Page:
Lighting is probably the most important element of a photograph as well. You can have the most expensive camera, with the best lens available, and if the lighting is crappy, the photograph will be crappy as well. It is kind of like having the most expensive piano money can buy, and not knowing how to play it.

The good news to that is if you have only a moderately price camera, you can do some amazing things when you have great lighting. If you are a world class pianist, you can sound good on just about anything in tune. The thing that is missing from having the absolutely best, high end stuff will more than likely only be able to be appreciated by a select few.

For example, I was in between “better” cameras, and I took this portrait of my daughter with a simple point and shoot camera.

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What makes good lighting? Let me answer that by asking another question. Why is that when you look at some photos, they seem to barely have any color at all? Other photos seem to have super deep, rich, saturated colors? I want to answer those last two questions, and it will in turn answer the question about what makes good light.

Whether you use film or digital, whatever you using is only able to capture a fixed amount of detail. I like to think about that as the volume that a bucket will hold. The illustration below shows a bucket, that is able to hold a determined about of photographic detail. As you will see, I conveniently labeled two axis of the bucket.
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The volume of this bucket can not really change, but you can stretch in and skew it in one direction or the other. If you have a lot of dynamic range in your photo, the depth of color will suffer. In case you didn’t know, dynamic range is just a fancy term for the difference between the darkest spot in your photograph, and the lightest spot.
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This example is where I think a lot of photographs suffer. Either from stay light leaking onto the subject (creating a lot of dynamic range) or a lot of light difference between your subject and background. All cases where there is a lot of dynamic range hurt the color depth.

Now, let’s look at the other extreme. Let’s say we get control of the dynamic range. Enough light and darks to give your subject dimension, and yet trying to cover a huge dynamic range. When this happens, your bucket looks like this.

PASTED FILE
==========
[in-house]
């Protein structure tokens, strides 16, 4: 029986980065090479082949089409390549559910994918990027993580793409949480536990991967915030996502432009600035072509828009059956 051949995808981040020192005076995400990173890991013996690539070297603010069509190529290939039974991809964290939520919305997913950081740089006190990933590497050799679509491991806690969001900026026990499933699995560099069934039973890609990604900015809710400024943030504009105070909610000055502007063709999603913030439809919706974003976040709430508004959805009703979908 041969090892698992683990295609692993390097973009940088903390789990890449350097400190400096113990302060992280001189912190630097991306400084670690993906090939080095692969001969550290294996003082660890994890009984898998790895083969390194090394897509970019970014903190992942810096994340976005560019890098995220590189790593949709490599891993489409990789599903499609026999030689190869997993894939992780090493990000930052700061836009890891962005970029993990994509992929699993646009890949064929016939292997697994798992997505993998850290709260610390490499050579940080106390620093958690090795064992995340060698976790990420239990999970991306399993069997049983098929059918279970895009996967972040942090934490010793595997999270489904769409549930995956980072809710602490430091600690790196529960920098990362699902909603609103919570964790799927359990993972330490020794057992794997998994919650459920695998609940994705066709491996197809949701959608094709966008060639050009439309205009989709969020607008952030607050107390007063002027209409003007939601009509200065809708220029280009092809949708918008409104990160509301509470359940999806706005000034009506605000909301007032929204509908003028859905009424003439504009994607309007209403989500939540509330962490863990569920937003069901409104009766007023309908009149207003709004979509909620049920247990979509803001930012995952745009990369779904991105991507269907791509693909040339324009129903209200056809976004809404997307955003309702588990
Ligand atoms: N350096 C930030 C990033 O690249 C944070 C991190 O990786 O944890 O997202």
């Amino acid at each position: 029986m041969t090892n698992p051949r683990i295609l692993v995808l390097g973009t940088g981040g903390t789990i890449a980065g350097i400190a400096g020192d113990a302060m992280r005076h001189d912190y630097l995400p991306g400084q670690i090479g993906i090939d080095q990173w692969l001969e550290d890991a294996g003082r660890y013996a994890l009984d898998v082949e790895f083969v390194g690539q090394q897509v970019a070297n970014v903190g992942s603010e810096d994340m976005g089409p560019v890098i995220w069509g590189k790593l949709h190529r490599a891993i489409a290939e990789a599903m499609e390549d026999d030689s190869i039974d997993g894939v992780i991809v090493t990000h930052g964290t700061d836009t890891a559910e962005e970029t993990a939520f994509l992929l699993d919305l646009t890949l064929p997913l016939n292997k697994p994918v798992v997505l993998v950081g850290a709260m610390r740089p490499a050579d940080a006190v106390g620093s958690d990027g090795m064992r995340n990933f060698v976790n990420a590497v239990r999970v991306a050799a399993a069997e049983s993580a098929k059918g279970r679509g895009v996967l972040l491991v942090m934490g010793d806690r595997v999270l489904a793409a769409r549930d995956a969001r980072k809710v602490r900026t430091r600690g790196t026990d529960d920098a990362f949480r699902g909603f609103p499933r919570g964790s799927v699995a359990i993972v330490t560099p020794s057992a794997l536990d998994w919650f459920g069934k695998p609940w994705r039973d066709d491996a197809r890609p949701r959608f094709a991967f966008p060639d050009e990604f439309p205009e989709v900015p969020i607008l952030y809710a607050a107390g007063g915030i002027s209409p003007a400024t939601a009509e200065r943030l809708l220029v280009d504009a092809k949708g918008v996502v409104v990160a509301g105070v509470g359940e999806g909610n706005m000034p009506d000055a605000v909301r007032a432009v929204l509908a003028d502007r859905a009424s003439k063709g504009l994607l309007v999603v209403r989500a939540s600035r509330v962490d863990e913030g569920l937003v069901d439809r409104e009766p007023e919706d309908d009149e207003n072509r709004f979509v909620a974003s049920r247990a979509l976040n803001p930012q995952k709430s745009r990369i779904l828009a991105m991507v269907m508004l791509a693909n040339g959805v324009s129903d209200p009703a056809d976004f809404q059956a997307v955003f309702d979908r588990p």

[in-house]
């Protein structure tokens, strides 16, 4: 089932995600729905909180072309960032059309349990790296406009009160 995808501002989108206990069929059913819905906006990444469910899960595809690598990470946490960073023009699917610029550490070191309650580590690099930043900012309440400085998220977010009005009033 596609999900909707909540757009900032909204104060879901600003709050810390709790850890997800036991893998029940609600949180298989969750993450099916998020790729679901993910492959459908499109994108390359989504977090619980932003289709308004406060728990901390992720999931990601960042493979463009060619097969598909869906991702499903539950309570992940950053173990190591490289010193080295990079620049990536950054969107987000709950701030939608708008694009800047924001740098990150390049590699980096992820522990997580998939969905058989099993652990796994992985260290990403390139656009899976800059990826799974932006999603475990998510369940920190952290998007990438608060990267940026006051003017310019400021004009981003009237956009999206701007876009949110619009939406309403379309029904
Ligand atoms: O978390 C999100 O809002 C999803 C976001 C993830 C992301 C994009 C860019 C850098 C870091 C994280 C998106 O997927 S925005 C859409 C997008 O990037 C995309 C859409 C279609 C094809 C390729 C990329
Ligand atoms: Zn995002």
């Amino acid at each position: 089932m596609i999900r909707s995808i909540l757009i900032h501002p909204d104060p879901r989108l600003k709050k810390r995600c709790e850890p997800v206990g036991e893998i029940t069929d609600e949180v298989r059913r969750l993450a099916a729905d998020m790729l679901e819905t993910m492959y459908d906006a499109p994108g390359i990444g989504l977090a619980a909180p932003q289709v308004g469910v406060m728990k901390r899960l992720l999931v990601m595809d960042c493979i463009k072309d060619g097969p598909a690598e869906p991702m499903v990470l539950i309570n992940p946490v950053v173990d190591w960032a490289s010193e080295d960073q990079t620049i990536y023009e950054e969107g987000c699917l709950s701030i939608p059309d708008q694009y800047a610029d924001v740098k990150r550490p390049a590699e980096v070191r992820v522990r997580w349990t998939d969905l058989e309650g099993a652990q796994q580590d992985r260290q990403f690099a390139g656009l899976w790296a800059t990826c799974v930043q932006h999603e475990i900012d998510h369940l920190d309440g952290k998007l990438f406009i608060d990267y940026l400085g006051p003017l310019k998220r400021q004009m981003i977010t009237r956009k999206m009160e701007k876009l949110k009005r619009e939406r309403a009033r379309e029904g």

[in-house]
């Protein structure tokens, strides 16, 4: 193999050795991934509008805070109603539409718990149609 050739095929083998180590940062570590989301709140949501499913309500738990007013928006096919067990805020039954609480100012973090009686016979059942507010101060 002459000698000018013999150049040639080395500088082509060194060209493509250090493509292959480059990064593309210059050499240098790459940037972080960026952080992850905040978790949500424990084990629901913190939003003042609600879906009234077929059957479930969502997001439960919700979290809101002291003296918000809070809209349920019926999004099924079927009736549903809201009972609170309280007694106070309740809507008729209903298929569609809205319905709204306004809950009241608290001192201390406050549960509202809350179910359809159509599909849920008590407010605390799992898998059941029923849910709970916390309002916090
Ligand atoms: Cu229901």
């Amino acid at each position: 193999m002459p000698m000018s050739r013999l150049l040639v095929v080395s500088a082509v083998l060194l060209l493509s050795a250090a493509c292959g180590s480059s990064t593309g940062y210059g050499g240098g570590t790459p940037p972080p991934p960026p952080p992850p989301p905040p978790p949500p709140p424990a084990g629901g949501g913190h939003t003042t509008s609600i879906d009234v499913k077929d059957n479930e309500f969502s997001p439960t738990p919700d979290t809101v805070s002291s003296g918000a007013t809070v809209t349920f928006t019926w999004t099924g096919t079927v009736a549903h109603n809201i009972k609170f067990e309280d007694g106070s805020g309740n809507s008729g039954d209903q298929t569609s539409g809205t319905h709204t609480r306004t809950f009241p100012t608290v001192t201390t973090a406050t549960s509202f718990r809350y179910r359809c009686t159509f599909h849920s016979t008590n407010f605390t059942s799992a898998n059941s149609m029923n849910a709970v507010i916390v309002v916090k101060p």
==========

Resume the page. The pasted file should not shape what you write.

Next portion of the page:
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This is when the magic happens. Colors will look deep, vibrate and better than real life. It is such a tough thing to do because film, or your digital sensor is so much more sensitive to the difference between light and dark than your eye is. You see a scene, and think it will be fine, but it is not to your camera. Also, it can be easy to see the light on your subject, and forget to check for that little bit of light that leaked into the background and ruined your color depth.

Here are a couple of examples. First the bad.

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This is a beautiful waterfall. The composition is not bad. There is a neat foreground element, along with a bigger fall in the background. Yet the difference between the dark spot on the lower left, and the brightness of the upper fall in the background leaves the photos without much depth of color. You can also see stray light poking through everywhere in the foreground.

How about the good.

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See the difference? There is no stray light shining in. There is a difference in lighting and direction based on the shadows on the rocks. Enough to give direction and shape, but not enough to destroy the range of color. You can see the greens are deep and the browns are great.

The same concept can be done with people too. With people you will be more concerned with the direction of light, and how it is falling on them. But, if you use this concept of subtle changes of light, and keeping things relatively evenly illuminated across the subject and background, you will really see the colors in your photos start to pop.

I can’t overemphasize the importance of good lighting enough. Too many people that start picking up and camera and making photos, and don’t master light, tend to use a lot of effects and coloration to compensate for the lack of interesting photograph. When I see photographs like that, all I see is something that is poorly lit and a lot of photoshop work done after the fact. I am not knocking any style. If cool effects and color treatments are your thing, it will only be made better with better lighting.

I plan to come back to lighting eventually, especially how it can relate to people and posing. But, in order to get through the more basic photography concepts, I wanted to make this post about the importance of lighting and a practical concept to apply.

If you have anything specific you would like me to cover on lighting, please let me know!